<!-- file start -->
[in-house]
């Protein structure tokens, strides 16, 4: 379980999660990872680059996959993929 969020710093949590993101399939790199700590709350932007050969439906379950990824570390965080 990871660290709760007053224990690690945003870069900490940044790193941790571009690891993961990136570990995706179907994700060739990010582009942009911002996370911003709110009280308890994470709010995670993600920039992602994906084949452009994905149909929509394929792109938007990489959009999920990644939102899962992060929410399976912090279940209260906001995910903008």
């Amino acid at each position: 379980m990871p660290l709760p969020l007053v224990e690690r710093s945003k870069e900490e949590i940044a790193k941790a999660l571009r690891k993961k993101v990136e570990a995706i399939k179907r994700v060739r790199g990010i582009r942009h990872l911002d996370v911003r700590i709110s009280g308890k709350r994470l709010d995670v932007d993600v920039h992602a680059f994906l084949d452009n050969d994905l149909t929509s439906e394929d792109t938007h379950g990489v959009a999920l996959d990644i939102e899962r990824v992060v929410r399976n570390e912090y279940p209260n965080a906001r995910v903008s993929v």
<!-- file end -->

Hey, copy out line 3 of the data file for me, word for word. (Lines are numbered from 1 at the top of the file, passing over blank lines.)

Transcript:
């Amino acid at each position: 379980m990871p660290l709760p969020l007053v224990e690690r710093s945003k870069e900490e949590i940044a790193k941790a999660l571009r690891k993961k993101v990136e570990a995706i399939k179907r994700v060739r790199g990010i582009r942009h990872l911002d996370v911003r700590i709110s009280g308890k709350r994470l709010d995670v932007d993600v920039h992602a680059f994906l084949d452009n050969d994905l149909t929509s439906e394929d792109t938007h379950g990489v959009a999920l996959d990644i939102e899962r990824v992060v929410r399976n570390e912090y279940p209260n965080a906001r995910v903008s993929v």